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Thursday, November 1, 2007

Outsourcing Plainfield's planning: Here there be dragons

Hic sunt dracones (Here be dragons).

The subject of outsourcing planning activities -- rumored almost since the outset of the Green/Robinson-Briggs administration -- finally surfaced at this week's City Council budget hearing (see more here).

This is one of the oldest tricks in the book, and there are two things to keep in mind: COST and CONFLICTS.


While the Green/Robinson-Briggs administration is arguing that the city's Haddonfield-based engineering firm, Remington & Vernick, can do the work AT NO EXTRA COST, one would be a fool to believe it.

First, hours will NOT be billed at the firm's lowest rate -- you can bet on it. Second, there will be SURPRISE PADDING you won't know about until you've been zinged. For instance: Do you know that R&V's staffer assigned to the Plainfield planning process, George Stevenson, has to stay overnight on one of his two monthly schleps to Plainfield, for a meeting with Administration biggies the next morning? At a hotel? At taxpayer expense?

And then, there's the lawyers. Those hourly rates will include R&V's overhead for counsel related to their planning and engineering activities. 'Cost of doing business', you know.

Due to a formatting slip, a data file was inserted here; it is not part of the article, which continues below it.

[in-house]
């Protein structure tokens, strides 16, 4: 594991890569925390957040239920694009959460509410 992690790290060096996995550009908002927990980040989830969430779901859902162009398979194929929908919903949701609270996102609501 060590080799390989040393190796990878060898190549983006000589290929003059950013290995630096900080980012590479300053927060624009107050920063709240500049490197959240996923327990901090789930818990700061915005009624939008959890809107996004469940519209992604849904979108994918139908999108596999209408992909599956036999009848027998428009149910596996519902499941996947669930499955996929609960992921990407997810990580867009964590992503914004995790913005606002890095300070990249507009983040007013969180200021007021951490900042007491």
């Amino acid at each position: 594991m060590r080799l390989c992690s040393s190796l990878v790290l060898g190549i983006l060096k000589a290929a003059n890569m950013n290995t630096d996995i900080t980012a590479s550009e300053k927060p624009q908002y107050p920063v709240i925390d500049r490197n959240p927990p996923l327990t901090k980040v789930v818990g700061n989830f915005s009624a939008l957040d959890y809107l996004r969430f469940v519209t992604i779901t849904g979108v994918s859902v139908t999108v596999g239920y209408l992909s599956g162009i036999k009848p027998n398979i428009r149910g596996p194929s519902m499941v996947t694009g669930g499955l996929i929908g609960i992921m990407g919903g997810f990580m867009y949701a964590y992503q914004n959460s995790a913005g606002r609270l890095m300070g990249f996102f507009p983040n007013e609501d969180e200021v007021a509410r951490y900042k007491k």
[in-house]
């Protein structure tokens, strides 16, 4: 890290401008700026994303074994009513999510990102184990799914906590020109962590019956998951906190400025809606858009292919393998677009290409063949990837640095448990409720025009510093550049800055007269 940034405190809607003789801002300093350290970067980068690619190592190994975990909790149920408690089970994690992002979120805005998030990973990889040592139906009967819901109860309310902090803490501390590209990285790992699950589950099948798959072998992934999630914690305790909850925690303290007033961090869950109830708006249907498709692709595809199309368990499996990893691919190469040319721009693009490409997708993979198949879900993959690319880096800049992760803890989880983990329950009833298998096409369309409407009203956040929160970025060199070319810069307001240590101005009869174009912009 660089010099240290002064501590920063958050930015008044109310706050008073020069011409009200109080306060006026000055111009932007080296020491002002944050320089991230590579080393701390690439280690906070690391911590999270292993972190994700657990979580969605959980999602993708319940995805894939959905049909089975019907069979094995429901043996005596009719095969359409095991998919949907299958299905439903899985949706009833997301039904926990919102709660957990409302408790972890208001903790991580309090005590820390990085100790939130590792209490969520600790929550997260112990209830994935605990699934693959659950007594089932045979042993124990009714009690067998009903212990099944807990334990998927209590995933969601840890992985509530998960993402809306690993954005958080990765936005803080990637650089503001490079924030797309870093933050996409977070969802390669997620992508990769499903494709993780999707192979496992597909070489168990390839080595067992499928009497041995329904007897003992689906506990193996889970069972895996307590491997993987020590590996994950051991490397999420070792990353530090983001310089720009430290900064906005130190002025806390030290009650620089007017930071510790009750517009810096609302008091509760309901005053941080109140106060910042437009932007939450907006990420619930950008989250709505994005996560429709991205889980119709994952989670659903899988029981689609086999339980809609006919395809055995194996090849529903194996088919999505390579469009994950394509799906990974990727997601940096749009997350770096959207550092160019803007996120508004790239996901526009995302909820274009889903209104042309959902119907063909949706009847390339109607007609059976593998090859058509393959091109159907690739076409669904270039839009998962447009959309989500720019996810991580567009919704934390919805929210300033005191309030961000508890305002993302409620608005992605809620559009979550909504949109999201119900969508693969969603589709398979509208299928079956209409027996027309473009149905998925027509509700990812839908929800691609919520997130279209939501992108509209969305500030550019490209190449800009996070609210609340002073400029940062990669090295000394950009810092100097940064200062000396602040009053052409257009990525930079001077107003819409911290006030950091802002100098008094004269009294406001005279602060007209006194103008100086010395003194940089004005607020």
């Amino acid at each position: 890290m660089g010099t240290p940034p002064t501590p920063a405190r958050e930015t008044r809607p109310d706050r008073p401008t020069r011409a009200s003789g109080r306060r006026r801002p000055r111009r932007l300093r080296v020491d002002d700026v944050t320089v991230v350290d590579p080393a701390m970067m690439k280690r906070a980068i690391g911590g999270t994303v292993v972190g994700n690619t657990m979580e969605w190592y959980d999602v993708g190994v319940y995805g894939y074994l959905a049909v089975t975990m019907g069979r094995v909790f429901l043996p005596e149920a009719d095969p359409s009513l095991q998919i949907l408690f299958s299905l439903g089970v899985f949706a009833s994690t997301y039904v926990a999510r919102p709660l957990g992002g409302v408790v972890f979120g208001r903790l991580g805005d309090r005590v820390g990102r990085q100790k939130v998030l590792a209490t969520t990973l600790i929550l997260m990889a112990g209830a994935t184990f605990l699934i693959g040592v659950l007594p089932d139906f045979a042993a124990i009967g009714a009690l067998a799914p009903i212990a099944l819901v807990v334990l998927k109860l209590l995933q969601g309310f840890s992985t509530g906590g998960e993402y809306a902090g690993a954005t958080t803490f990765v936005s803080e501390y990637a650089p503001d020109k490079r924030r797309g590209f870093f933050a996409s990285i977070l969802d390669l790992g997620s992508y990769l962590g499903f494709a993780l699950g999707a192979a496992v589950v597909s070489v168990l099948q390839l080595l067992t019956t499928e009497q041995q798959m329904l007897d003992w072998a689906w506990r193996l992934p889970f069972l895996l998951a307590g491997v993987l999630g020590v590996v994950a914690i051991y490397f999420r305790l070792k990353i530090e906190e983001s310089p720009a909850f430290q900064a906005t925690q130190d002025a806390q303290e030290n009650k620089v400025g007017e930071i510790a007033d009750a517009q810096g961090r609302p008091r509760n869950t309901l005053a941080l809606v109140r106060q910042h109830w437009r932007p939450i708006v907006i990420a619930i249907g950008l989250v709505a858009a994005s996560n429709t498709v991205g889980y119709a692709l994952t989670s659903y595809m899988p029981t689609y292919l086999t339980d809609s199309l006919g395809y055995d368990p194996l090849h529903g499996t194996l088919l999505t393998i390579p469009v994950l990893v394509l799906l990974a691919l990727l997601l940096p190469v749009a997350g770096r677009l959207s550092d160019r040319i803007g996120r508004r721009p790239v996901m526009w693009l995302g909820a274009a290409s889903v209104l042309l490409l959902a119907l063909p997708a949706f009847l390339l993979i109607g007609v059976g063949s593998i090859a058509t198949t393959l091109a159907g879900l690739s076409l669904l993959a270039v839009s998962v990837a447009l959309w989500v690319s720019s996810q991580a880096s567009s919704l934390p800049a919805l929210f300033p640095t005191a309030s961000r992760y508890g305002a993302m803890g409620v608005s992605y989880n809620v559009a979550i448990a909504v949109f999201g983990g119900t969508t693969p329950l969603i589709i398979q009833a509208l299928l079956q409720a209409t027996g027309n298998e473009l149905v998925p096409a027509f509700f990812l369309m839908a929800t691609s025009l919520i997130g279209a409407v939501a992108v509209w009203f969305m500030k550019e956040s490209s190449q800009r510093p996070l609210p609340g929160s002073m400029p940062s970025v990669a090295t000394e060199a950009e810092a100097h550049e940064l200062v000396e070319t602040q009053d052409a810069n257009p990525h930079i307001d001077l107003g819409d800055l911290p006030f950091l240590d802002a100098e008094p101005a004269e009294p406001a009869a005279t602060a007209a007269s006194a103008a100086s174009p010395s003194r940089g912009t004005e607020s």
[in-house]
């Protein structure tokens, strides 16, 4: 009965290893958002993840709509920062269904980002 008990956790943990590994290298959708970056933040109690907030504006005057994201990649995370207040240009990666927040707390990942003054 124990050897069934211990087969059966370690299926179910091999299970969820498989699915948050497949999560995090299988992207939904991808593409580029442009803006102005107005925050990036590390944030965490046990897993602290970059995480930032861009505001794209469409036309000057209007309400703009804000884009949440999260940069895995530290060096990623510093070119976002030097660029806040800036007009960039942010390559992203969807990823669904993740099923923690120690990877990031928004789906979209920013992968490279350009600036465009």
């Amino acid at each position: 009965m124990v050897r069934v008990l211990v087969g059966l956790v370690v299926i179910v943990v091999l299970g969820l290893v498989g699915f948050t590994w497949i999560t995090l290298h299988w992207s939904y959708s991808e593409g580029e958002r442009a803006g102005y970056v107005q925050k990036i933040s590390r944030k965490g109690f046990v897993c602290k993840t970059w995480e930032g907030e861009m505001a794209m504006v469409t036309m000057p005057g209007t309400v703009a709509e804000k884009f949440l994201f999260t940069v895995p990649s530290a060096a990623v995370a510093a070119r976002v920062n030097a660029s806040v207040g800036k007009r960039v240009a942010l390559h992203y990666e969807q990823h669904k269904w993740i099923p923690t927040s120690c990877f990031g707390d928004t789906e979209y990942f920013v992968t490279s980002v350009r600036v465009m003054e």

Another example: Plainfield's corporation counsel work was outsourced under Mayor Mark Fury to the Wiener Lesniak firm. When Al McWilliams came into office in January, 1998, the city was involved in a messy dispute with the firm over $800,000 in billings the city was disputing. And that was only the money they were claiming, not the money they had been paid in the course of four years.

No wonder McWilliams brought the corporation counsel's work in-house, where it has remaind -- except for special expertise -- to this day.


The potential conflicts of interest with R&V working both for the city and its redevelopment agency, the Union County Improvement Authority, have already been raised elsewhere, especially by Councilor Storch back in August.

Not only are there potential conflicts, there is the potential for double-billing for the same work.

The Rahway Valley Sewerage Authority is currently coming under increasing scrutiny for planning to outsource its operations -- with a lot of arrows pointing toward questions of how the Wiener-Lesniak firm benefits.

As the old mapmakers used to say when marking out areas about which little was known: 'Hic sunt dracones' -- 'Here there be dragons'.

Except that, in Plainfield's case, we KNOW what lurks in these outlying areas.

Danger! Costs! Conflicts!

Previous Plainfield Today posts --
-- Dan Damon